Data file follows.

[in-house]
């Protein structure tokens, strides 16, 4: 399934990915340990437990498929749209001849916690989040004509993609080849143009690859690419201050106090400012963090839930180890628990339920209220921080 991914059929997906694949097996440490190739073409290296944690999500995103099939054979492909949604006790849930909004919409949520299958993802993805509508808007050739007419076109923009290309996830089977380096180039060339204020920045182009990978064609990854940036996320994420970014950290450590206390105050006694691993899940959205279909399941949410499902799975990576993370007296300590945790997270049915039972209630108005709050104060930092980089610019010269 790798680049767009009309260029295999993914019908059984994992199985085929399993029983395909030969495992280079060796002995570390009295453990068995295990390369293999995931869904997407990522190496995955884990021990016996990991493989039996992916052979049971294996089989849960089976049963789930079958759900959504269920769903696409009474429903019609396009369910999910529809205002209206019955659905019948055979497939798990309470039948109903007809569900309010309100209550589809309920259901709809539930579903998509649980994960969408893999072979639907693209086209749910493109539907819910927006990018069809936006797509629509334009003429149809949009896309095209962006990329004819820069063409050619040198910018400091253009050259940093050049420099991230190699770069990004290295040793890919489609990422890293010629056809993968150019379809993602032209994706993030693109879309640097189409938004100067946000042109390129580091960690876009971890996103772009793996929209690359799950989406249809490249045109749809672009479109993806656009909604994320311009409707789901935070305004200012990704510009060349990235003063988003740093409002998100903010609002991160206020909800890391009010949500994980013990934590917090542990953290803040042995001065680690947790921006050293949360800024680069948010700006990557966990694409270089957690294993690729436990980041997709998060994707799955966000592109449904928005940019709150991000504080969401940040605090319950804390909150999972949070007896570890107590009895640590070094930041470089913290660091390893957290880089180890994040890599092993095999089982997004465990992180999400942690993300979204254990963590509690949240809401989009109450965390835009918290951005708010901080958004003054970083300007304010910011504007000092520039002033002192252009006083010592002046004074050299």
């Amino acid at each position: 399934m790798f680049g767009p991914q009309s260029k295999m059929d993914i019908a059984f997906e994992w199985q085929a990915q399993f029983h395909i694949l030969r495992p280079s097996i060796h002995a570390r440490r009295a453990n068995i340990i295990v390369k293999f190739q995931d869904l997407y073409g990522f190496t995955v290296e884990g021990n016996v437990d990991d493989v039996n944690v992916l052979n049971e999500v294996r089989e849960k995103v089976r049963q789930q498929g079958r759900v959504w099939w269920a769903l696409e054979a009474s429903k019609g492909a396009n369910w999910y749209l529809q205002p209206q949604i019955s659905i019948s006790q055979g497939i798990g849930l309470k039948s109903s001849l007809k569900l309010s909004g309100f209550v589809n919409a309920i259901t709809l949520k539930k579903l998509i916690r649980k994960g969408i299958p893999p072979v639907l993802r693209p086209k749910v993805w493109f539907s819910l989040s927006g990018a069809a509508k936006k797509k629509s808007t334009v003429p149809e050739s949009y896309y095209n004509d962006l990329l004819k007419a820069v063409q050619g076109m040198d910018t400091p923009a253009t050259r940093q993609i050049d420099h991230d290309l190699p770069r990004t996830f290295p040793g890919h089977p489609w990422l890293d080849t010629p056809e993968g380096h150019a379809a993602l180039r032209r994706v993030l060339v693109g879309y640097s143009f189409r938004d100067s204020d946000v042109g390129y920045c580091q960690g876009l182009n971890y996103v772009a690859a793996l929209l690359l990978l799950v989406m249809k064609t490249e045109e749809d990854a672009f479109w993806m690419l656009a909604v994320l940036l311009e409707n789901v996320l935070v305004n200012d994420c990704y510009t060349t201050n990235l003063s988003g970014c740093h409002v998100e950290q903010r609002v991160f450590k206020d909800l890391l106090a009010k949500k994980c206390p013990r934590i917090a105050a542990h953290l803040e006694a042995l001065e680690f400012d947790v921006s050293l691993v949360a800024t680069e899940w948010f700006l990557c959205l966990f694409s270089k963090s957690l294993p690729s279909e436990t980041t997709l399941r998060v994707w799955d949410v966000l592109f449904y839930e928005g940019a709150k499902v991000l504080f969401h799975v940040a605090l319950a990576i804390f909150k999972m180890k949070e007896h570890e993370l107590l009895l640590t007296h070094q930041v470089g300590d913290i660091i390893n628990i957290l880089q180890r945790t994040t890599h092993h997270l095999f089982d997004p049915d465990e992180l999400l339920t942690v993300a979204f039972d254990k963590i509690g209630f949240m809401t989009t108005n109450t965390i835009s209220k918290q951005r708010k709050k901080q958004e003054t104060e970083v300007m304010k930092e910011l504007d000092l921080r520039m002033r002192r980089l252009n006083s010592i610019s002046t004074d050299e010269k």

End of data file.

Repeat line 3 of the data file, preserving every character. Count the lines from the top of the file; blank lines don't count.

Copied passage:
């Amino acid at each position: 399934m790798f680049g767009p991914q009309s260029k295999m059929d993914i019908a059984f997906e994992w199985q085929a990915q399993f029983h395909i694949l030969r495992p280079s097996i060796h002995a570390r440490r009295a453990n068995i340990i295990v390369k293999f190739q995931d869904l997407y073409g990522f190496t995955v290296e884990g021990n016996v437990d990991d493989v039996n944690v992916l052979n049971e999500v294996r089989e849960k995103v089976r049963q789930q498929g079958r759900v959504w099939w269920a769903l696409e054979a009474s429903k019609g492909a396009n369910w999910y749209l529809q205002p209206q949604i019955s659905i019948s006790q055979g497939i798990g849930l309470k039948s109903s001849l007809k569900l309010s909004g309100f209550v589809n919409a309920i259901t709809l949520k539930k579903l998509i916690r649980k994960g969408i299958p893999p072979v639907l993802r693209p086209k749910v993805w493109f539907s819910l989040s927006g990018a069809a509508k936006k797509k629509s808007t334009v003429p149809e050739s949009y896309y095209n004509d962006l990329l004819k007419a820069v063409q050619g076109m040198d910018t400091p923009a253009t050259r940093q993609i050049d420099h991230d290309l190699p770069r990004t996830f290295p040793g890919h089977p489609w990422l890293d080849t010629p056809e993968g380096h150019a379809a993602l180039r032209r994706v993030l060339v693109g879309y640097s143009f189409r938004d100067s204020d946000v042109g390129y920045c580091q960690g876009l182009n971890y996103v772009a690859a793996l929209l690359l990978l799950v989406m249809k064609t490249e045109e749809d990854a672009f479109w993806m690419l656009a909604v994320l940036l311009e409707n789901v996320l935070v305004n200012d994420c990704y510009t060349t201050n990235l003063s988003g970014c740093h409002v998100e950290q903010r609002v991160f450590k206020d909800l890391l106090a009010k949500k994980c206390p013990r934590i917090a105050a542990h953290l803040e006694a042995l001065e680690f400012d947790v921006s050293l691993v949360a800024t680069e899940w948010f700006l990557c959205l966990f694409s270089k963090s957690l294993p690729s279909e436990t980041t997709l399941r998060v994707w799955d949410v966000l592109f449904y839930e928005g940019a709150k499902v991000l504080f969401h799975v940040a605090l319950a990576i804390f909150k999972m180890k949070e007896h570890e993370l107590l009895l640590t007296h070094q930041v470089g300590d913290i660091i390893n628990i957290l880089q180890r945790t994040t890599h092993h997270l095999f089982d997004p049915d465990e992180l999400l339920t942690v993300a979204f039972d254990k963590i509690g209630f949240m809401t989009t108005n109450t965390i835009s209220k918290q951005r708010k709050k901080q958004e003054t104060e970083v300007m304010k930092e910011l504007d000092l921080r520039m002033r002192r980089l252009n006083s010592i610019s002046t004074d050299e010269k």